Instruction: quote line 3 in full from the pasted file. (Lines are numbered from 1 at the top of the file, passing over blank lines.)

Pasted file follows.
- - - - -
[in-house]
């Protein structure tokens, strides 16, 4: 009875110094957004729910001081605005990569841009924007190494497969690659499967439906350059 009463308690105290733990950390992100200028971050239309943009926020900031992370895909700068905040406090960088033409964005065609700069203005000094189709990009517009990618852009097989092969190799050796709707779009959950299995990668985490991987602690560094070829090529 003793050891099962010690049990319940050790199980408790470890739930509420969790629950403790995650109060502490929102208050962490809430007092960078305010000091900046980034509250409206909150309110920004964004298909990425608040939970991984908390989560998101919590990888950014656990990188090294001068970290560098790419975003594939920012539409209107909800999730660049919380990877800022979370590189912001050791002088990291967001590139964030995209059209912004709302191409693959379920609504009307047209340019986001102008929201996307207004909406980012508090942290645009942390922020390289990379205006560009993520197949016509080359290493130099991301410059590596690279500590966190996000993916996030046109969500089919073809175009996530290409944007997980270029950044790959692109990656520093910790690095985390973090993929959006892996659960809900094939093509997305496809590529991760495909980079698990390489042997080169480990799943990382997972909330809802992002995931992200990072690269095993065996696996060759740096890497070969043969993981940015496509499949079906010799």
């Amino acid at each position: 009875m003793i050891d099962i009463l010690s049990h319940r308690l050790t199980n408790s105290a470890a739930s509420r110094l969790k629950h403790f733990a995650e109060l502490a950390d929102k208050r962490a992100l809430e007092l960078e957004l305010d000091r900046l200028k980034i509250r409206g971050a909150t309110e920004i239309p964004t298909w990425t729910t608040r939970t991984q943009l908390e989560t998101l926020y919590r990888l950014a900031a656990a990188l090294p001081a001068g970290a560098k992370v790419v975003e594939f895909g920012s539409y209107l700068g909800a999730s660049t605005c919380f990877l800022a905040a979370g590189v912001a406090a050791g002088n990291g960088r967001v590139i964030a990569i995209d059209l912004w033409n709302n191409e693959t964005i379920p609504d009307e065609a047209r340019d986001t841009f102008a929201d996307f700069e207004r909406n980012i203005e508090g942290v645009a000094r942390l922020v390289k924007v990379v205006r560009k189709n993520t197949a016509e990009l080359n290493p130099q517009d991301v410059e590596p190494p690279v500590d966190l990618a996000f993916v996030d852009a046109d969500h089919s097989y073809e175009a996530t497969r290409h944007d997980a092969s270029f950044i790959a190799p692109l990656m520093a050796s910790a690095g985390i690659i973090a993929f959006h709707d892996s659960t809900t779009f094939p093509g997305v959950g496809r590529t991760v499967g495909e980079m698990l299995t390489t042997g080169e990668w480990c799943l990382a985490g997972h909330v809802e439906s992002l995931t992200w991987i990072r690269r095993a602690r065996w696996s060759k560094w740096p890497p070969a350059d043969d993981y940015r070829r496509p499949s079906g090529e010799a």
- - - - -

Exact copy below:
């Amino acid at each position: 009875m003793i050891d099962i009463l010690s049990h319940r308690l050790t199980n408790s105290a470890a739930s509420r110094l969790k629950h403790f733990a995650e109060l502490a950390d929102k208050r962490a992100l809430e007092l960078e957004l305010d000091r900046l200028k980034i509250r409206g971050a909150t309110e920004i239309p964004t298909w990425t729910t608040r939970t991984q943009l908390e989560t998101l926020y919590r990888l950014a900031a656990a990188l090294p001081a001068g970290a560098k992370v790419v975003e594939f895909g920012s539409y209107l700068g909800a999730s660049t605005c919380f990877l800022a905040a979370g590189v912001a406090a050791g002088n990291g960088r967001v590139i964030a990569i995209d059209l912004w033409n709302n191409e693959t964005i379920p609504d009307e065609a047209r340019d986001t841009f102008a929201d996307f700069e207004r909406n980012i203005e508090g942290v645009a000094r942390l922020v390289k924007v990379v205006r560009k189709n993520t197949a016509e990009l080359n290493p130099q517009d991301v410059e590596p190494p690279v500590d966190l990618a996000f993916v996030d852009a046109d969500h089919s097989y073809e175009a996530t497969r290409h944007d997980a092969s270029f950044i790959a190799p692109l990656m520093a050796s910790a690095g985390i690659i973090a993929f959006h709707d892996s659960t809900t779009f094939p093509g997305v959950g496809r590529t991760v499967g495909e980079m698990l299995t390489t042997g080169e990668w480990c799943l990382a985490g997972h909330v809802e439906s992002l995931t992200w991987i990072r690269r095993a602690r065996w696996s060759k560094w740096p890497p070969a350059d043969d993981y940015r070829r496509p499949s079906g090529e010799a």